Kids, whose vivid imaginations know few boundaries, frequently come up with invention ideas that range from life-changing to downright wacky. However, few see them come to life mainly because adults are not convinced of their practicality. That is about to change thanks to Little Inventors, an innovative project that connects aspiring inventors to manufacturers and artists who can help bring even the most impossible sounding contraption to life.
The endeavor is the brainchild of Dominic Wilcox, a British artist and inventor, who is world-famous for his fun creations like GPS shoes that can find their way home and a cereal-serving head crane device. Wilcox, who was inspired to pursue inventing at a very young age by his tutor, is a firm believer that “we are all born creators” and thinks children’s ideas are just as valid as those of adults.
The chain of events leading to the founding of Little Inventors can be traced back to a series of workshops held by Wilcox around his hometown of Sunderland, England in 2015. The 19 events, organized to encourage children aged 5-12 to sketch their ideas, were a huge success, attracting over 300 kids and resulting in more than 450 fun inventions. The designs were presented to a group of twenty-three local artists and manufacturers who selected one idea and then worked alongside its young creator to bring it to life.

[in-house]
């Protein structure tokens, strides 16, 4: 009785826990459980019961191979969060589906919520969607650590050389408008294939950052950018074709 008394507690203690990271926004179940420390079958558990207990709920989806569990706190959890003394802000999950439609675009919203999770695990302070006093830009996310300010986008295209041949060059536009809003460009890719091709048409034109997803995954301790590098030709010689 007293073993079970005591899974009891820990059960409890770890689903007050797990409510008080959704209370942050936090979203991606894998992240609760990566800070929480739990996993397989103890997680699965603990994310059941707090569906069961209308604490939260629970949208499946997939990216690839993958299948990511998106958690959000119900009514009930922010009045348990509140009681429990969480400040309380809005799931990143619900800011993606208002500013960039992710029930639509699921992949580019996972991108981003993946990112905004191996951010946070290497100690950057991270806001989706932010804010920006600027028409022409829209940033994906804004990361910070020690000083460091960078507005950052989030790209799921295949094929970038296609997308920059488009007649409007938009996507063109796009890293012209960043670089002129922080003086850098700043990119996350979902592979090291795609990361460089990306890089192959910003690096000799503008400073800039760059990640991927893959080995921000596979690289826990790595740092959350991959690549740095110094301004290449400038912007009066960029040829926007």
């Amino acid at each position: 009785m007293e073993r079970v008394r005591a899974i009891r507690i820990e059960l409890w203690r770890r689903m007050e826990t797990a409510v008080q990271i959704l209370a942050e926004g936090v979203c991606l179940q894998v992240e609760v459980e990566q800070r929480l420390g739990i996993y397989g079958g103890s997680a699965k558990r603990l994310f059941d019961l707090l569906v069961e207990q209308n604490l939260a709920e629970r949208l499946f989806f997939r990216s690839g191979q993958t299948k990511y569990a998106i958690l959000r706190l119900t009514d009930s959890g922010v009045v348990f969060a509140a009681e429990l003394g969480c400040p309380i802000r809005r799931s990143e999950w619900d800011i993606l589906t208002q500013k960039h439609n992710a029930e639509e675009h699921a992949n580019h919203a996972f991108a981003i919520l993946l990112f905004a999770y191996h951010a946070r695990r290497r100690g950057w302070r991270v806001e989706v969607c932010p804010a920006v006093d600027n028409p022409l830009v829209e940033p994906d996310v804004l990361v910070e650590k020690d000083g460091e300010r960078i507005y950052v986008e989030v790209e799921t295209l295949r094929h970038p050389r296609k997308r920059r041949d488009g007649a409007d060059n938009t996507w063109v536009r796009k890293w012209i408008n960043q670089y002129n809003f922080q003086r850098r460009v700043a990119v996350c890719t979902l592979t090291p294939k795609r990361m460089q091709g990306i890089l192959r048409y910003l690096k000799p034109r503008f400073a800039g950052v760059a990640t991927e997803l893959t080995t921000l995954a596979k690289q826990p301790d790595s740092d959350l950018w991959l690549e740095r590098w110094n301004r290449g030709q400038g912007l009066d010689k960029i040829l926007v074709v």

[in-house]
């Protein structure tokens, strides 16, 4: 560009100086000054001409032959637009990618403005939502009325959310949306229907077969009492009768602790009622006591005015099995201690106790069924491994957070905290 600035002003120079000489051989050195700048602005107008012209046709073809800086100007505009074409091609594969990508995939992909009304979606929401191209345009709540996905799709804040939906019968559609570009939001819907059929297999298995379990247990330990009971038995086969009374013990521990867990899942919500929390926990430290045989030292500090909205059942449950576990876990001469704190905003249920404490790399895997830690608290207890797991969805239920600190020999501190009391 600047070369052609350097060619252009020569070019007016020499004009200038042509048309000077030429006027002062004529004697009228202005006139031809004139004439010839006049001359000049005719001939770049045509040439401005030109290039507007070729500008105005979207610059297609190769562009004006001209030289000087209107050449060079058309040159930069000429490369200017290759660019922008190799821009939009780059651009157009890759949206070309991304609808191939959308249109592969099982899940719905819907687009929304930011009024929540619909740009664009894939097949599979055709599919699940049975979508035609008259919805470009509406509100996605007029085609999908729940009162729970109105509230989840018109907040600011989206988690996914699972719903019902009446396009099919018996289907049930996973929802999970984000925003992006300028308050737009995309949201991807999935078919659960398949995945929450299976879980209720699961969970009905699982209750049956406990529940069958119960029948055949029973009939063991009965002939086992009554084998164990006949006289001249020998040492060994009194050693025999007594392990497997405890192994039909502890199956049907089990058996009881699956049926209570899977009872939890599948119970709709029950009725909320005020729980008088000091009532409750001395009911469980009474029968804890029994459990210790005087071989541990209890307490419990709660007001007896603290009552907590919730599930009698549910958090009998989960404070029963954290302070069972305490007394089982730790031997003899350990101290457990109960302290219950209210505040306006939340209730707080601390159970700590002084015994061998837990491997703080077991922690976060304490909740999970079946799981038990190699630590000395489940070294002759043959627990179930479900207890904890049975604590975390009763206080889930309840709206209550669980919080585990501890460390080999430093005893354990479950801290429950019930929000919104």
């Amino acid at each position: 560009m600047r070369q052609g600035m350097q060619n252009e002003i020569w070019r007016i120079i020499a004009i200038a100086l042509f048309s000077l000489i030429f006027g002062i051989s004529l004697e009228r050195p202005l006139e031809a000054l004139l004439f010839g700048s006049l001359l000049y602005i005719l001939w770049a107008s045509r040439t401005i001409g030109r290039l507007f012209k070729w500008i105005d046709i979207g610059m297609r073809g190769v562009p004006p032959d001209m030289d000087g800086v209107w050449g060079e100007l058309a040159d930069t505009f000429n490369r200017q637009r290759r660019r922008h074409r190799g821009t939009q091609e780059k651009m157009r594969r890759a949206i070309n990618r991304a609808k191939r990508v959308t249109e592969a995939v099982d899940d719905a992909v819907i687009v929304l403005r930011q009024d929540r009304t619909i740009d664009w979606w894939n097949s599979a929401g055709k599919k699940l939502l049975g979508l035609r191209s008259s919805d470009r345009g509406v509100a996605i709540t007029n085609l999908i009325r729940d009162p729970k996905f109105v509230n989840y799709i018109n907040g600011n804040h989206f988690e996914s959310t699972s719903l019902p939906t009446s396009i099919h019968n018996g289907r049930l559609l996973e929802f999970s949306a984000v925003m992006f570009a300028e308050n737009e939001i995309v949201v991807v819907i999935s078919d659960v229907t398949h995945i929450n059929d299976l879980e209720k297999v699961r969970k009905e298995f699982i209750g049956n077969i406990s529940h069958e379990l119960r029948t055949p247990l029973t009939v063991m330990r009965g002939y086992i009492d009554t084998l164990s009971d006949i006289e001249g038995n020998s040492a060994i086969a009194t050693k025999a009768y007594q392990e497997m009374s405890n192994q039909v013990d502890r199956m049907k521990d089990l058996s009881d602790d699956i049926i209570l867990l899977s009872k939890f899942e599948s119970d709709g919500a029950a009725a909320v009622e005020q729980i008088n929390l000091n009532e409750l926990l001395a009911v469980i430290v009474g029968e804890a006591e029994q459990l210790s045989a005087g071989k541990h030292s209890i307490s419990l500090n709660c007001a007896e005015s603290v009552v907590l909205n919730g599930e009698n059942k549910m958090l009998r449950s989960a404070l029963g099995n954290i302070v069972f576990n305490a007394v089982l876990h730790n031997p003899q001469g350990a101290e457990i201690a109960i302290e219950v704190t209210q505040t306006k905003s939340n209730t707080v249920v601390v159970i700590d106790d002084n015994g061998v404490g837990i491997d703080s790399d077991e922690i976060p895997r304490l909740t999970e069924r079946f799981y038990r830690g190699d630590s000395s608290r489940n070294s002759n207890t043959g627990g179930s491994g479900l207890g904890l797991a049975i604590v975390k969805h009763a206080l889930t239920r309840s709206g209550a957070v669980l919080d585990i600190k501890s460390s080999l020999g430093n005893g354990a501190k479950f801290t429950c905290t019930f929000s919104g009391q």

The resulting prototypes, showcased at the INVENTORS! Exhibition in an empty Sunderland storefront through January 2016, were a huge success both locally and globally. In September 2017, the Victoria and Albert Museum, London’s largest museum of decorative arts and design, acquired five of the creations — a family scooter, a Liftolator (War Avoider), a shady lamp, a super fast tennis ball, and a high-five machine — to put on display for visitors to admire.
The success of the workshops has led to the creation of the Little Inventors. The website allows aspiring inventors from all over the world to submit their product ideas. Canadian kids can also design an idea for a space challenge sponsored by the Natural Sciences and Engineering Research Council of Canada. Though not all submissions will be built, inventors will receive valuable feedback on their designs and also suggestions on ways to improve them. So this holiday break, upload an idea or two to LittleInventors.org and see if you can make your crazy, or world-changing, invention a reality.